THANK YOU FOR PLAYING: Love And Loss In Interactive Art

Thank You For Playing

Ryan and Amy are sitting nervously on a sofa in a nondescript room. A doctor addresses them, “Mr and Mrs Green, I’m sorry, it’s not good news”. The doctor continues to tell them that their one year old son’s chemotherapy has not worked. The second doctor adds, “We’re very good at end of life care”.

This opening to the documentary Thank You for Playing is taken from the video game “That Dragon, Cancer. The documentary is about the video game’s developer, Ryan Green, and his wife, Amy, as they develop a video game based on their experiences with their terminally ill son.

The Virtual and the Real

Thank You for Playing is directed and produced by David Osit & Malika Zouhali-Worrall who spent two years with the Green family filming their daily lives, their trips to the hospital and their time spent with Joel. There are interviews with Ryan and Amy, cinematic sequences from the game and home footage that the family filmed. Osit and Zouhali-Worrall present an equal balance between a family’s experiences caring for their ill child and the development of “That Dragon, Cancer”.

source: tribecafilm.com
source: tribecafilm.com

The interviews with Ryan and Amy shed light on some of the decisions and ideas behind certain sequences in the game. Due to the nature of the game being abstract and poetic, it’s interesting to hear an insight into their creative decisions. As well as discussing the game they also talk openly about their experiences with Joel, his cancer and, as upsetting situation as they are in, both parents don’t hold back from sharing their strengths and weaknesses about raising a dying child. Creating the game allows Ryan to partially escape reality and the development of the game becomes a cathartic process for him and for Amy.

Video Games and Empathy

When making any form of art it is inevitable that a piece of the artist will be represented in their work. Their life reflections, personal philosophies and emotional experiences can make for deeply engaging piece of art. Although the argument of video games as art still continues on, it’s still acknowledged that the medium is profound in its ability to tell stories.

In the case with “That Dragon, Cancer”, Ryan has put his whole life into the game and Osit and Zouhali-Worrall greatly capture this in the documentary. The film shows the process of programming Joel’s small avatar, Ryan’s other children recording dialogue and the crafting of a giant virtual cathedral created for a religious sequence in the game. One of the more intimate moments in the films conversation between Ryan and Amy deciding whether to use Joel’s real cry in the game. It’s an important decision because it’s laying the boundaries for just how personal the game will be.

source: thatdragoncancer.com
source: thatdragoncancer.com

Thank You of Playing also touches upon the place of emotional and spiritual storytelling in the massive world of video games. When Ryan takes “That Dragon, Cancer” to PAX (one of the most famous video game festivals in America) it is quite obviously different from other games. Among the big flashy screens and loud noises, Ryan sets up his booth with two computers in a smaller quieter area of the festival.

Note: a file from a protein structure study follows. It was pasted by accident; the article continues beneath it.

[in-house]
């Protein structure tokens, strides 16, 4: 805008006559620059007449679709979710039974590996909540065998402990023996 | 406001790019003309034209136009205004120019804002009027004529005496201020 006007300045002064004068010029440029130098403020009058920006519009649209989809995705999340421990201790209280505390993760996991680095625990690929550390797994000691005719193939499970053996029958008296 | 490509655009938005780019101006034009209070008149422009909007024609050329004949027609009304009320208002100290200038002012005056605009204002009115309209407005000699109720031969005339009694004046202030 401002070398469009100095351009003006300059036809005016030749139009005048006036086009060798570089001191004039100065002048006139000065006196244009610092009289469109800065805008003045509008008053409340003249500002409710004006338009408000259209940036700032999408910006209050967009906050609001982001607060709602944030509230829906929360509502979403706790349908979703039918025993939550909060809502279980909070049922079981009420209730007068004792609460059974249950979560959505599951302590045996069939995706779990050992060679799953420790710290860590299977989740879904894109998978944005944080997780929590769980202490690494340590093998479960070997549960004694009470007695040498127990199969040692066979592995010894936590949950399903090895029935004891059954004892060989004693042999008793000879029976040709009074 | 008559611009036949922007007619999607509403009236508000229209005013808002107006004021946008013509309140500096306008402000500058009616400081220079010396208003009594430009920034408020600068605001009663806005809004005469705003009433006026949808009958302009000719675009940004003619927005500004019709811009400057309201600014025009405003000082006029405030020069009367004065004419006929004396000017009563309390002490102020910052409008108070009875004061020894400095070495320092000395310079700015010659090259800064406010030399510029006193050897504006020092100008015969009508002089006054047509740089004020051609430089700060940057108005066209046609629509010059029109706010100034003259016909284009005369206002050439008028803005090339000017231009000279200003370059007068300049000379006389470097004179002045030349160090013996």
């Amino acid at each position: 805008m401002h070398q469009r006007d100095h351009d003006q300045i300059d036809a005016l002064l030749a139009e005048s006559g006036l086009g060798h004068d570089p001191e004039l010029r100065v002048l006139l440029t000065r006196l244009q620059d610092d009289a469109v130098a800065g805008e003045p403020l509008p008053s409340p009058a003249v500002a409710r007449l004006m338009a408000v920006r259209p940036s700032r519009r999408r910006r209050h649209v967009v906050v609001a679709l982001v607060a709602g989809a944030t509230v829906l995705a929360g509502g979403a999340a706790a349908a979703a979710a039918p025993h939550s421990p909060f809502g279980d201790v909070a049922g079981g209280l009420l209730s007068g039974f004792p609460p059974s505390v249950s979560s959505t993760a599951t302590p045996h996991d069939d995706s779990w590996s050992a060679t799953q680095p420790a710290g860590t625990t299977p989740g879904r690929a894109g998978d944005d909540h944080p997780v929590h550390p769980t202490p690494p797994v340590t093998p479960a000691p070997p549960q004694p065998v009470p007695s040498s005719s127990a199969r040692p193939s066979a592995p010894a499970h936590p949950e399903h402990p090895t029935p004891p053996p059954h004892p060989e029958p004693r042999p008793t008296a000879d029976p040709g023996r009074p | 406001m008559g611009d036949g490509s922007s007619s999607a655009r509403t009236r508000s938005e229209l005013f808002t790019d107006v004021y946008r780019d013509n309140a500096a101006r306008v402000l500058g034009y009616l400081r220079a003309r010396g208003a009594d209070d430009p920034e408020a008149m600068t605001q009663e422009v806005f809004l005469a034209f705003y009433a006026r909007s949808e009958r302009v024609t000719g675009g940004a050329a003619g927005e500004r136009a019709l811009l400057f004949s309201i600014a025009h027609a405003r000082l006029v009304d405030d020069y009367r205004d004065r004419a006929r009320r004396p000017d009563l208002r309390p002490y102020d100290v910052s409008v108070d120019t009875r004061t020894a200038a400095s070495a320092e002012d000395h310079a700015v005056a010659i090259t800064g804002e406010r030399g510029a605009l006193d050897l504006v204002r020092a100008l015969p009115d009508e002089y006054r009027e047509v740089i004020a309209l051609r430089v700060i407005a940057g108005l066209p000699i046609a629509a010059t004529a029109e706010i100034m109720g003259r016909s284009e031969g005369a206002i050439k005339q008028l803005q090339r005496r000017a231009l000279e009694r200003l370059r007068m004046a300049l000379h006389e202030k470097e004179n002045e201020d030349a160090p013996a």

It perfectly represents the placement of a poetic video game about cancer in the gaming industry. An industry where the topic of cancer has yet to be explored and that the idea of a poetic video game is still an indie dream. It conjures up a fear that people just won’t get it, a common fear that game developer Jonathon Blow reveals in Indie Game: The Movie. But in one of the more touching scenes of the film, a variety of gamers play “That Dragon, Cancer” and are obviously affected and moved by Joel’s story. The documentary shows players crying and hugging Ryan illustrating that “That Dragon, Cancer”’s themes are universally shared and are collective experiences.

Conclusion

At the age of one, Joel was given four months to live but he lived on for three years and “That Dragon, Cancer” is a celebration of Joel’s life and the emotional power that video games are capable of and Thank You for Playing is an extension of that. The film’s successful Kickstarter of $40,000 has allowed the directors to show the film in theaters world wide, an overwhelming achievement.

Thank You for Playing presents the ability of video games to capture personal experiences in a way that no other medium could. With the creation of That Dragon, Cancer the boundaries of empathy within technology is being pushed little-by-little. Thank You for Playing is a deeply moving film about the coming together of human experience and its place within interactive art.

Are you planning to see Thank You For Playing? Have you played “That Dragon, Cancer”? Let us know in the comments.

 

 

Opinions expressed in our articles are those of the authors and not of the Film Inquiry magazine.
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Rachel Watts

Rachel is an MA Film and Screen graduate from Goldsmiths, University of London. Her interests lie in cinematic landscapes, interactive media, documentary film and general screen stuffs.